If you have spent 30 seconds on Seahawks Twitter, you have undoubtedly observed the run/pass debate. The available data indicates that passing is superior in most game situations and that many of the supposed benefits from running the ball do not manifest. There has been a veritable shitload of digital ink spent explaining all of this and I am not going to reiterate it here.

However, something I have not seen much of is an attempt to simulate NFL playcalling rather than just describe it. Since I once took a couple classes on how to code in R, I figured I would take a stab at it. This series will follow my journey as I try to cobble together a digital coordinator. I’m reasonably sure I won’t create Skynet.

This iteration of Brian Bottenheimer is extremely rudimentary. First, he isn’t even really playing football. He only has three downs and can only call pass plays. The QB cannot scramble, fumble, or throw interceptions (#tradeRuss), but also touchdowns don’t exist in this digital world. The field is unbound. The defense also never learns to take away the pass. Second, the dataset I am using is based on Russell Wilson’s last two full seasons. I chopped up his pass plays based on the resulting yardage of the play.

Here is that data:

‘Chance’ indicates the likelihood that our virtual QB throws a pass into that bucket and ‘yards’ indicates the yardage gained from that play.

To help understand what is happening, I’ll describe a full iteration of this simulation:

After inputting all of the data (in truly ugly code, if I say so myself), two random numbers between 0 and 1 are generated. These are assigned to ‘completion success’ and ‘sack chance’, respectively.

The code then checks to see if a pass was completed. If completion success is less than our virtual QB’s completion percentage, then he completed the pass! Another random number between 0 and 1 is then generated. This random number then tells us which bucket the pass was made into. At this point, the yardage from that bucket is added to our running tally and the process repeats.

If the pass is not completed, the sack chance is compared against the sack rate on incomplete passes. If Sack Chance < Sack Rate, then we have given up a sack and that yardage is subtracted from the running tally.

We do this to see how far we can get with three downs and then the whole process repeats 1000 times (total of 3,000 plays) to boost the sample size. Finally, we do all of it 100 times (total of 300,000 plays) in order to compare the rates of first downs gained and total yards gained.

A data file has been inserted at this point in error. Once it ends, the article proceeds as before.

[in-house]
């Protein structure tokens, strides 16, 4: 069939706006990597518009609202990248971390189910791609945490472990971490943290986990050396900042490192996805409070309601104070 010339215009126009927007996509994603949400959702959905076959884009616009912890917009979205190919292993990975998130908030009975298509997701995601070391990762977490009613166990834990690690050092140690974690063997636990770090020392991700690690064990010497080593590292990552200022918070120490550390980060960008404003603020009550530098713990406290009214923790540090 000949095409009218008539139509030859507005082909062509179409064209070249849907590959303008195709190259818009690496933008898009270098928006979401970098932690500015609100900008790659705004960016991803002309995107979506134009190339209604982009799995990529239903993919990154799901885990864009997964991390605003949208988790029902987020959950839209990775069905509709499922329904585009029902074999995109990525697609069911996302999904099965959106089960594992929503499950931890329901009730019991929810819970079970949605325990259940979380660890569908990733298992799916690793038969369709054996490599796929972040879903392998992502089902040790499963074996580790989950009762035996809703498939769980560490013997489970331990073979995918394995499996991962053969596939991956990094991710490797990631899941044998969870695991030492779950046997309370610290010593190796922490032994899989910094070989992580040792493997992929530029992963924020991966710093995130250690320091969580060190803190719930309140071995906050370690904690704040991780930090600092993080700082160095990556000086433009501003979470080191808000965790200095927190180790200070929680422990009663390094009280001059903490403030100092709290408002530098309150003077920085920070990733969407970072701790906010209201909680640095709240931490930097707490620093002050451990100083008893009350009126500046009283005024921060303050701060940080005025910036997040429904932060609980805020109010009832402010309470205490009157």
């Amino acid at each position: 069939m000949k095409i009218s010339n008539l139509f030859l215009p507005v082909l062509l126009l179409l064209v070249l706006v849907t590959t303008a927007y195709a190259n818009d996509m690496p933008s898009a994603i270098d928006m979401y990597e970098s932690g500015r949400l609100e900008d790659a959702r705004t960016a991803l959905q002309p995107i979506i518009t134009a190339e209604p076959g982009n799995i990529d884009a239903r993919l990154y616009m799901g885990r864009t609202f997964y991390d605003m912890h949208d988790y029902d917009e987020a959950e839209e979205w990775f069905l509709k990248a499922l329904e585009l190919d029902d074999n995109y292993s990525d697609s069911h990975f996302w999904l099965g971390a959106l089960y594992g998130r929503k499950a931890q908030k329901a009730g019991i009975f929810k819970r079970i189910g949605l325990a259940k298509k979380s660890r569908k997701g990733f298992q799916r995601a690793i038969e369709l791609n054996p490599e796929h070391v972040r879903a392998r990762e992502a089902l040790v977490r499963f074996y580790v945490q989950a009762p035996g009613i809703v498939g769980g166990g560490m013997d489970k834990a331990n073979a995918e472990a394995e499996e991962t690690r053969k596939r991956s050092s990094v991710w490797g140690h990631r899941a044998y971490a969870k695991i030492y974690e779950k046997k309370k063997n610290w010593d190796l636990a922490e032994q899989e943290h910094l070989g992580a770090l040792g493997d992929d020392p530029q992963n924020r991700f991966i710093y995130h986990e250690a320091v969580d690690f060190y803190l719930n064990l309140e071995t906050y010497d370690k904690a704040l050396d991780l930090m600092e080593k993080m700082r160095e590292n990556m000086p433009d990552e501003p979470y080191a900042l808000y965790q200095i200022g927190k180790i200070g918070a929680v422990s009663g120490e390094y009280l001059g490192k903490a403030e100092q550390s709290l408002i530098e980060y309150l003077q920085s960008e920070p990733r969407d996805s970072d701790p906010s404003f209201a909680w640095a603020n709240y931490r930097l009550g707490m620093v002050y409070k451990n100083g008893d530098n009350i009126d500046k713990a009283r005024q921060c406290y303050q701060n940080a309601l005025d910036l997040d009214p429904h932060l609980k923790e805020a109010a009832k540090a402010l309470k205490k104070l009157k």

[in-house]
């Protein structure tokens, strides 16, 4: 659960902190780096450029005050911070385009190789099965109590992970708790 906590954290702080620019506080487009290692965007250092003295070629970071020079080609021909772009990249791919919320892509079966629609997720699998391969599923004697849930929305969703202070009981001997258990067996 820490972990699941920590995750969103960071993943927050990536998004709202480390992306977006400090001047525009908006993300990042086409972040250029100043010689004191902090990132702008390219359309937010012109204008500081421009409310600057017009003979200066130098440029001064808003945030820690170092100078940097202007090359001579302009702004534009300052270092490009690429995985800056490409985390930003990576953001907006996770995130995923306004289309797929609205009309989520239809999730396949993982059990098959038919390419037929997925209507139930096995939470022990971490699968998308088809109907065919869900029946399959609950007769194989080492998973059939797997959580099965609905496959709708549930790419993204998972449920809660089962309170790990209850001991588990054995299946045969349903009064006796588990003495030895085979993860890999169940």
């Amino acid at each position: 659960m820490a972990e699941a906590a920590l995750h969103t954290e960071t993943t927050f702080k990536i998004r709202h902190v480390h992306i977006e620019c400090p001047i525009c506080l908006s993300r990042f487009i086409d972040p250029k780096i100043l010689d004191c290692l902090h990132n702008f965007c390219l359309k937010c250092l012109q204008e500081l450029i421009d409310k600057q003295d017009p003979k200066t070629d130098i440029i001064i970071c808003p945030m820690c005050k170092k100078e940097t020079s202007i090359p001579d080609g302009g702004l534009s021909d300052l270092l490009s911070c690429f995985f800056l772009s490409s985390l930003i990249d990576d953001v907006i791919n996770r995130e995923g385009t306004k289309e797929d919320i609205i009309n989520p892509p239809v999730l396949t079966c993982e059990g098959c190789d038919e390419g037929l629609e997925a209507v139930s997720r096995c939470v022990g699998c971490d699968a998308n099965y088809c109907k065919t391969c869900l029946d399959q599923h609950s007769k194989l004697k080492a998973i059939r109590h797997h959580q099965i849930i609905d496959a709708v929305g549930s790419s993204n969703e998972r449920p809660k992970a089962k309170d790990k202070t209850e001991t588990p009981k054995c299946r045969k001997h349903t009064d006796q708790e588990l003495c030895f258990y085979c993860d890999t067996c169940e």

Below are the results for Brian Bottenheimer’s first iteration.

The fraction of drives that result in a 1^{st} down:

The total yardage gained on all 100,000 drives:

There is not much to take away from the model at such a rudimentary stage. However, some brief observations:

1. My model is not as good as NFL playcallers at avoiding three and outs. Per Football Outsiders, the league-wide three and out rate is 20.6%. My model has a median first down rate of 62.3%, resulting in a 37.7% three and out rate. The worst team in the league (Arizona) goes three and out 36.2% of the time, so my model is a little bit worse than Mike McCoy at calling offenses (shoutout to @moo12152 for pointing this out).

2. Throwing three passes in a row has the potential for significant yardage. Half of all drives gained more than 13 yards after 3 passes. This is because passing has a significant chance of gaining explosive yardage. Nearly 25% of Russell Wilson’s passes gained more than 15 yards and, on average, those passes gained 26 yards. Losing yards on passing plays, either due to holds, sacks, or fucking tunnel screens is not good, but even with those losses, passing can get you a new set of downs more often than not.

3. Without rushing in the model or a rushing model to compare to, this is just an observation, but approximately 17% of the drives ended up with negative yardage. This isn’t very reassuring, but functionally, what is the difference between a drive that loses 5 yards and one that gains 5 yards? You’re punting either way.

Brian Bottenheimer is not yet ready to take over the NFL (and maybe the world?). Next, I need to teach him about downs and also what it means to love.